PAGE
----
DC Comics co-publisher Dan DiDio‘s latest comic book writing endeavor, “Infinity Man and the Forever People,” launched this week; co-written by Keith Giffen, who illustrates with inker Scott Koblish. The ongoing series is a reimagining of one of comic book legend Jack Kirby’s Fourth World creations, “Forever People.”
In DiDio and Giffen’s take, four students — Vykin, Serafina, Beautiful Dreamer and Mark Moonrider, each of which were a part of the original “Forever People,” albeit some have undergone notable alterations — leave New Genesis and end up on Earth, specifically Venice Beach. Though the book has a lighthearted tone thus far, it’s not exactly spring break, especially with Mantis — another Kirby creation, one of the major villains from Apokolips — not far behind.
CBR News spoke with DiDio about “Infinity Man” #1, the ways he’d like to see the book resemble the “Harry Potter” franchise, the upcoming guest artist stints from industry vets Tom Grummett and Jim Starlin and the book’s September issue, part of DC’s “Futures End” event month.
CBR News: Dan, what kind of challenge was it for you and Keith to put this first issue together? Not only are you reintroducing a concept that a lot of people may not be familiar with, but there are a lot of characters in this first issue. What was it like to balance all of that?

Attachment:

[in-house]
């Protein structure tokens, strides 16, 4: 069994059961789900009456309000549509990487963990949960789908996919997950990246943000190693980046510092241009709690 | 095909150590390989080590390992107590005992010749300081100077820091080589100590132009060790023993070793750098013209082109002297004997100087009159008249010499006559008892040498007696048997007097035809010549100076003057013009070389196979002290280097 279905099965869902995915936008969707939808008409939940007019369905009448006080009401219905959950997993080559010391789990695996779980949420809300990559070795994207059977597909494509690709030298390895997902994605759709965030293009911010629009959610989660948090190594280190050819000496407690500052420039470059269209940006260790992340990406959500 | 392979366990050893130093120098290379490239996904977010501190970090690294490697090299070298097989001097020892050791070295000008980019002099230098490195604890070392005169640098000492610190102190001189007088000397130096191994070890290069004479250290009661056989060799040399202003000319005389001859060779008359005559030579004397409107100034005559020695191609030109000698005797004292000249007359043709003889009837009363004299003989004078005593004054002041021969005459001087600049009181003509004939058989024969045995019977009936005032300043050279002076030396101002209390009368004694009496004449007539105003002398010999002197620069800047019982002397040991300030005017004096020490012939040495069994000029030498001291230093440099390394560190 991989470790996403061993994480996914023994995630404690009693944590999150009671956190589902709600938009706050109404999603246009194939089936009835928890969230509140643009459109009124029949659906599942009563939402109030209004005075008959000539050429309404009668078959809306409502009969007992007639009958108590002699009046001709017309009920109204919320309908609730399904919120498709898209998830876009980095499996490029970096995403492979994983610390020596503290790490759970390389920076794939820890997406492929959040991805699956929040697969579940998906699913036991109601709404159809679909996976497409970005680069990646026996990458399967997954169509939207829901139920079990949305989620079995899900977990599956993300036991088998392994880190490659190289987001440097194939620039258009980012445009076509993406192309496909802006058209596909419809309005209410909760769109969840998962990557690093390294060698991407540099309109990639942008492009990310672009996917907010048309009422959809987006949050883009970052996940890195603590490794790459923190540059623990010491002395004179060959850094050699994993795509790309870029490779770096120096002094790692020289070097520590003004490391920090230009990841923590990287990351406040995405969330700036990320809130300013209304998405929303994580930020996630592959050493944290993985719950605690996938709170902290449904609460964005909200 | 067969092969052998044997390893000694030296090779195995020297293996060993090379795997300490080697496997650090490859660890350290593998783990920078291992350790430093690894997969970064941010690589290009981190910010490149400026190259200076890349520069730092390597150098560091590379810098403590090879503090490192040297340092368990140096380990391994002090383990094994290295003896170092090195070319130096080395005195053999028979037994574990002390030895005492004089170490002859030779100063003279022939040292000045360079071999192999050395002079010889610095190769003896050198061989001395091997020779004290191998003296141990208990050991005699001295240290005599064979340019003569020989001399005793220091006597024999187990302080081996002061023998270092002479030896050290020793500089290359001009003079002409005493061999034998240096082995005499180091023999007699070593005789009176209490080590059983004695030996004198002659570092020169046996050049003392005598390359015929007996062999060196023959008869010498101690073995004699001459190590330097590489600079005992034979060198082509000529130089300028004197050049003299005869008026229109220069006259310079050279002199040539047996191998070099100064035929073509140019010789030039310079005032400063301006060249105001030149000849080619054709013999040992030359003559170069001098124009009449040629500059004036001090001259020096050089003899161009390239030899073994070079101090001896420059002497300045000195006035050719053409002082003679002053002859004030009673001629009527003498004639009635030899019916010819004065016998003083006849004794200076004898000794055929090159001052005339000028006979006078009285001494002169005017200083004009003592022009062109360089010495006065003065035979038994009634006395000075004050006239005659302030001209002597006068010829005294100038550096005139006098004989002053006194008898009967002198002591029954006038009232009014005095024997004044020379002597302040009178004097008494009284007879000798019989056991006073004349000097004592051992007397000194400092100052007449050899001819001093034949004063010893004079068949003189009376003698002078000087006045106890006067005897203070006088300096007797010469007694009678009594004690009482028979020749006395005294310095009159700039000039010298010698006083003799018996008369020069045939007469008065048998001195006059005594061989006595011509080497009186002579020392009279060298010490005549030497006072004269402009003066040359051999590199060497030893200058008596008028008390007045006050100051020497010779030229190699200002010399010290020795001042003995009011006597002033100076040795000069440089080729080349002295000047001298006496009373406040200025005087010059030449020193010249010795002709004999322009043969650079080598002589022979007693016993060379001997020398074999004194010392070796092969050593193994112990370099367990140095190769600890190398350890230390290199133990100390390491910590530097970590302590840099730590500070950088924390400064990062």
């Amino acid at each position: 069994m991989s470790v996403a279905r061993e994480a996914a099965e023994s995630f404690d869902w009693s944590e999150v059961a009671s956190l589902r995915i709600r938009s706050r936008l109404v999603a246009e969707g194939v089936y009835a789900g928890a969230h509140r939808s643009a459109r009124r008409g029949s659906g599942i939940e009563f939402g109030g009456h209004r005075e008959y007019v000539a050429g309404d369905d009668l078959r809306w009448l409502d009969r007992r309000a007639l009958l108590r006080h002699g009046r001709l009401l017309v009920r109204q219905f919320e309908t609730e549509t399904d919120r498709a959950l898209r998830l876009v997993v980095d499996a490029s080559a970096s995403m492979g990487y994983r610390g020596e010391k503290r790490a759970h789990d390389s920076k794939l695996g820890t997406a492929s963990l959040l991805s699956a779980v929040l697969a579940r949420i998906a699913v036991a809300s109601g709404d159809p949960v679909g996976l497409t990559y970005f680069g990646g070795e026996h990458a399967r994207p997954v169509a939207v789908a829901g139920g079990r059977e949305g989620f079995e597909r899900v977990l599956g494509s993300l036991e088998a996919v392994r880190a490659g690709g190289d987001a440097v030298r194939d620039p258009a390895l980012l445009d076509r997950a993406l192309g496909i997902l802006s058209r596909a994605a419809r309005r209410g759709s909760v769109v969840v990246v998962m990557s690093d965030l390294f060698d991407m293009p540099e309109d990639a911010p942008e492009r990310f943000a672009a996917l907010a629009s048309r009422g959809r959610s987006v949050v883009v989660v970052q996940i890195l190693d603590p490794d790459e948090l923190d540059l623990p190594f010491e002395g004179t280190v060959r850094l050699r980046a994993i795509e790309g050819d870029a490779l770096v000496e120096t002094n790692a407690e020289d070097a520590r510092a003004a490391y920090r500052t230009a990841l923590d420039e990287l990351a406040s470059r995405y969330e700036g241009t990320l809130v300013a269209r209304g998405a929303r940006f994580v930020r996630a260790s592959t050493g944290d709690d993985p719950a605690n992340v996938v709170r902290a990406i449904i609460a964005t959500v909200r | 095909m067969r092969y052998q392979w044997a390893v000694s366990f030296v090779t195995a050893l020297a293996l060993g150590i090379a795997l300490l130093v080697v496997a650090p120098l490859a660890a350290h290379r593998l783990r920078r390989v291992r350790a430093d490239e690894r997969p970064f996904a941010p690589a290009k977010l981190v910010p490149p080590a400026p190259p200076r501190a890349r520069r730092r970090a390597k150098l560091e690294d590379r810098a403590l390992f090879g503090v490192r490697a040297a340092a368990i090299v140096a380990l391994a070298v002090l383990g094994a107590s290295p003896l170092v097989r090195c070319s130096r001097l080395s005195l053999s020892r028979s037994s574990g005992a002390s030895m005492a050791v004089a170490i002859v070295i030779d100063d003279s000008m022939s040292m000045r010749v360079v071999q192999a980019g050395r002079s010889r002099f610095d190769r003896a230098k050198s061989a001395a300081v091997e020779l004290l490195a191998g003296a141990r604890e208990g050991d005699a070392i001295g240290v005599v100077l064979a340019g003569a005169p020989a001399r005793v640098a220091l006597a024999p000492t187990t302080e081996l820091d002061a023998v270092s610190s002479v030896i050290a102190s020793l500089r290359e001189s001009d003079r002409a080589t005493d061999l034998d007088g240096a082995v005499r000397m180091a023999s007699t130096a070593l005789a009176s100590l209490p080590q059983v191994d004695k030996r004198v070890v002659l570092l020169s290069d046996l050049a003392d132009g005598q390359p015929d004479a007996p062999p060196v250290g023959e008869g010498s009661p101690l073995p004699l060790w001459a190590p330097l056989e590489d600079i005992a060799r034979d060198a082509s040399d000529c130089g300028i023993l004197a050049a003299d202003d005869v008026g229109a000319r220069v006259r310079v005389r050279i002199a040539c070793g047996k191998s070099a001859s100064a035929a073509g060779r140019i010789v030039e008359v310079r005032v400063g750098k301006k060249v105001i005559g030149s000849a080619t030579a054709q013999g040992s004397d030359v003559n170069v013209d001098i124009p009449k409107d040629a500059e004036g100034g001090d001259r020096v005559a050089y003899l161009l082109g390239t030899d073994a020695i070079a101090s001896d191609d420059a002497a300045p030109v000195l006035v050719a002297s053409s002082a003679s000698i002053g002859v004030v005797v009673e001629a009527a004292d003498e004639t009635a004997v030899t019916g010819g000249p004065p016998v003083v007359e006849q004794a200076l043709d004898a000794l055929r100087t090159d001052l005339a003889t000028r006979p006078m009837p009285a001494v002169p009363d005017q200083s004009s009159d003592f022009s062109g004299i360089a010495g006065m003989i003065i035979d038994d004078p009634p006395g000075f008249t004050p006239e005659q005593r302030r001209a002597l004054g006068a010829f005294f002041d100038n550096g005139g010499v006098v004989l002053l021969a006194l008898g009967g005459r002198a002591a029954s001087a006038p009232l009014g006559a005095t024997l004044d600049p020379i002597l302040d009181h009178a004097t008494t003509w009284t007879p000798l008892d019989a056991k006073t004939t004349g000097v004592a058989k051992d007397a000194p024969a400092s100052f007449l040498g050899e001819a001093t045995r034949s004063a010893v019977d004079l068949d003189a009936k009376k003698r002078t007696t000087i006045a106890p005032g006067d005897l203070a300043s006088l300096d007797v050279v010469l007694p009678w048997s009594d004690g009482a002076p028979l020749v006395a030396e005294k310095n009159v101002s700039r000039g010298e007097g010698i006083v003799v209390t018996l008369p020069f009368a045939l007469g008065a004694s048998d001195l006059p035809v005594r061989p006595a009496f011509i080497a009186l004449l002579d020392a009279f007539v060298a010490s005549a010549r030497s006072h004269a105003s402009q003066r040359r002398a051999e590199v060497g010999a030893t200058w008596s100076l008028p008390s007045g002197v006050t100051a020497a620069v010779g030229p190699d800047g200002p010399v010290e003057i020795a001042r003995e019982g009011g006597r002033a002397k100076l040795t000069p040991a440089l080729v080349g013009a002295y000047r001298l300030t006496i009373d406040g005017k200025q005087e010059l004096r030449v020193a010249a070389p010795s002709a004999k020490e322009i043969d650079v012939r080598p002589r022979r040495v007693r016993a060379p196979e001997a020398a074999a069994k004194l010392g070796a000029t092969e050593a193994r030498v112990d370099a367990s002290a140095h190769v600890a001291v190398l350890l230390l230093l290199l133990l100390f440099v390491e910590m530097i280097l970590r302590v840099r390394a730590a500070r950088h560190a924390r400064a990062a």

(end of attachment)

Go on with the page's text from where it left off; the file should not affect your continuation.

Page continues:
Dan DiDio: I used to work with ensemble casts a lot of the time when I was writing in animation; I always like working with ensemble casts. But you’re moving at a different pace when you’re working in comics, and you have to make sure that all the characters have a moment to really get a chance to breathe a little bit, and exert some level of their personality and direction, so people can relate to them. You don’t want to play them strictly as stereotypes; coming out of the gate, you want to give them a level of interest so that people will want to read more with them.
“O.M.A.C.” was a pure, crunching, action book. That was always the plan. This is much more about the team dynamics, and four kids learning about each other as they’re learning about the planet they’re on. The stories, as they develop, are about the mistakes they make along the way, how they learn from what they’re doing, and how they’re trying to make a difference.
It’s a younger cast, as you noted, and the interpersonal dynamics appear to be as important as the big cosmic happenings — is that a big part of the appeal for you in writing the book?
Absolutely. It’s the personal interactions that I think matter the most, especially when you’re doing something of a periodic nature. You can have a story that has a beginning, middle and end, but then you have to start another one, and the one consistency that you have all the way through are the characters who are in your book. How do you have them learn and grow, but not change too much so that they’re not recognizable from issue to issue?